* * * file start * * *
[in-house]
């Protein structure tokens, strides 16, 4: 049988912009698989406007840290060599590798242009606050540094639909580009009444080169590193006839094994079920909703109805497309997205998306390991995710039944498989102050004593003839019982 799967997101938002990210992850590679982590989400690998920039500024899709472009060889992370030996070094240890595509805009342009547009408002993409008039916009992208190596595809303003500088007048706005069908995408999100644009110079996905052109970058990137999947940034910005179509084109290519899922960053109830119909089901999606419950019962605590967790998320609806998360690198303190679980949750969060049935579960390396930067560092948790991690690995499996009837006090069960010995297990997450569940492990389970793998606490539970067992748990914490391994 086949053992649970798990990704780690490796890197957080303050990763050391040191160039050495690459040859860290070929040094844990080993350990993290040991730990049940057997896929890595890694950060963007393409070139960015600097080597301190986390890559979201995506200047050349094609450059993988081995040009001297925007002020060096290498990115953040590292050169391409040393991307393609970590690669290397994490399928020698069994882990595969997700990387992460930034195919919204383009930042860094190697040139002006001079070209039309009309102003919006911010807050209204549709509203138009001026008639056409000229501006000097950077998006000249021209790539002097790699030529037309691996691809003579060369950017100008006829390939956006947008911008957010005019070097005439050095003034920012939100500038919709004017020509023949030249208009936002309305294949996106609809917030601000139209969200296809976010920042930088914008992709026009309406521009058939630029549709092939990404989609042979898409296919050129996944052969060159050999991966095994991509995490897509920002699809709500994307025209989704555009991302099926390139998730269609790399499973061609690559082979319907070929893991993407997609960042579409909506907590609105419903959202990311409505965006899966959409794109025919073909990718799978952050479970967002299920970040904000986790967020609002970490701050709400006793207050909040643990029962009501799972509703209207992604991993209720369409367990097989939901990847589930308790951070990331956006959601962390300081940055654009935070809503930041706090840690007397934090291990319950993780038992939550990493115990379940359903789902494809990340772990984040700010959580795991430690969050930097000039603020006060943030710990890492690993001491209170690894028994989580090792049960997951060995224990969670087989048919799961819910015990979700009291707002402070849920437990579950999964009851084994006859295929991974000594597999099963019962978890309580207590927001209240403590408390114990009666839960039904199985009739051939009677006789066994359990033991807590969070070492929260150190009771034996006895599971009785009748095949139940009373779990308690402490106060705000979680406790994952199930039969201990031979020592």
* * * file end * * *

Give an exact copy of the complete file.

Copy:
[in-house]
């Protein structure tokens, strides 16, 4: 049988912009698989406007840290060599590798242009606050540094639909580009009444080169590193006839094994079920909703109805497309997205998306390991995710039944498989102050004593003839019982 799967997101938002990210992850590679982590989400690998920039500024899709472009060889992370030996070094240890595509805009342009547009408002993409008039916009992208190596595809303003500088007048706005069908995408999100644009110079996905052109970058990137999947940034910005179509084109290519899922960053109830119909089901999606419950019962605590967790998320609806998360690198303190679980949750969060049935579960390396930067560092948790991690690995499996009837006090069960010995297990997450569940492990389970793998606490539970067992748990914490391994 086949053992649970798990990704780690490796890197957080303050990763050391040191160039050495690459040859860290070929040094844990080993350990993290040991730990049940057997896929890595890694950060963007393409070139960015600097080597301190986390890559979201995506200047050349094609450059993988081995040009001297925007002020060096290498990115953040590292050169391409040393991307393609970590690669290397994490399928020698069994882990595969997700990387992460930034195919919204383009930042860094190697040139002006001079070209039309009309102003919006911010807050209204549709509203138009001026008639056409000229501006000097950077998006000249021209790539002097790699030529037309691996691809003579060369950017100008006829390939956006947008911008957010005019070097005439050095003034920012939100500038919709004017020509023949030249208009936002309305294949996106609809917030601000139209969200296809976010920042930088914008992709026009309406521009058939630029549709092939990404989609042979898409296919050129996944052969060159050999991966095994991509995490897509920002699809709500994307025209989704555009991302099926390139998730269609790399499973061609690559082979319907070929893991993407997609960042579409909506907590609105419903959202990311409505965006899966959409794109025919073909990718799978952050479970967002299920970040904000986790967020609002970490701050709400006793207050909040643990029962009501799972509703209207992604991993209720369409367990097989939901990847589930308790951070990331956006959601962390300081940055654009935070809503930041706090840690007397934090291990319950993780038992939550990493115990379940359903789902494809990340772990984040700010959580795991430690969050930097000039603020006060943030710990890492690993001491209170690894028994989580090792049960997951060995224990969670087989048919799961819910015990979700009291707002402070849920437990579950999964009851084994006859295929991974000594597999099963019962978890309580207590927001209240403590408390114990009666839960039904199985009739051939009677006789066994359990033991807590969070070492929260150190009771034996006895599971009785009748095949139940009373779990308690402490106060705000979680406790994952199930039969201990031979020592």